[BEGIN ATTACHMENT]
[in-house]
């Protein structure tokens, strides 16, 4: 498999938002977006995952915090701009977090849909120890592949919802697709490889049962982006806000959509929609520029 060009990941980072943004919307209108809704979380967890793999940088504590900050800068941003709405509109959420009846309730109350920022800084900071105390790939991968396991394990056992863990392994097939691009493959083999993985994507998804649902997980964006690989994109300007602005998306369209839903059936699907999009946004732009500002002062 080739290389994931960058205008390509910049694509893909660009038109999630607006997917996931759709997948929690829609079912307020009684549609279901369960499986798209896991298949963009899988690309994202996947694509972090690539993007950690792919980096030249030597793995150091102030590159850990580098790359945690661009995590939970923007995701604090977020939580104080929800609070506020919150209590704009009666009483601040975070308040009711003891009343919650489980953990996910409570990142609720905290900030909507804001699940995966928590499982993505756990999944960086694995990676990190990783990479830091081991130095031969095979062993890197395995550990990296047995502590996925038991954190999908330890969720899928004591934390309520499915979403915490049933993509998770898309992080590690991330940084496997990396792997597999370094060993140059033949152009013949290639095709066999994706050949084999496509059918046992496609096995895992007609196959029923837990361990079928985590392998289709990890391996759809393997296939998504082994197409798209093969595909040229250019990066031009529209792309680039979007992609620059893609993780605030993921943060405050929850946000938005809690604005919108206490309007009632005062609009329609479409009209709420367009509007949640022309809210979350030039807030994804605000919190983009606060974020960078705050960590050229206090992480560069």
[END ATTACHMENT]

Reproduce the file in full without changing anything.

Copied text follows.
[in-house]
């Protein structure tokens, strides 16, 4: 498999938002977006995952915090701009977090849909120890592949919802697709490889049962982006806000959509929609520029 060009990941980072943004919307209108809704979380967890793999940088504590900050800068941003709405509109959420009846309730109350920022800084900071105390790939991968396991394990056992863990392994097939691009493959083999993985994507998804649902997980964006690989994109300007602005998306369209839903059936699907999009946004732009500002002062 080739290389994931960058205008390509910049694509893909660009038109999630607006997917996931759709997948929690829609079912307020009684549609279901369960499986798209896991298949963009899988690309994202996947694509972090690539993007950690792919980096030249030597793995150091102030590159850990580098790359945690661009995590939970923007995701604090977020939580104080929800609070506020919150209590704009009666009483601040975070308040009711003891009343919650489980953990996910409570990142609720905290900030909507804001699940995966928590499982993505756990999944960086694995990676990190990783990479830091081991130095031969095979062993890197395995550990990296047995502590996925038991954190999908330890969720899928004591934390309520499915979403915490049933993509998770898309992080590690991330940084496997990396792997597999370094060993140059033949152009013949290639095709066999994706050949084999496509059918046992496609096995895992007609196959029923837990361990079928985590392998289709990890391996759809393997296939998504082994197409798209093969595909040229250019990066031009529209792309680039979007992609620059893609993780605030993921943060405050929850946000938005809690604005919108206490309007009632005062609009329609479409009209709420367009509007949640022309809210979350030039807030994804605000919190983009606060974020960078705050960590050229206090992480560069």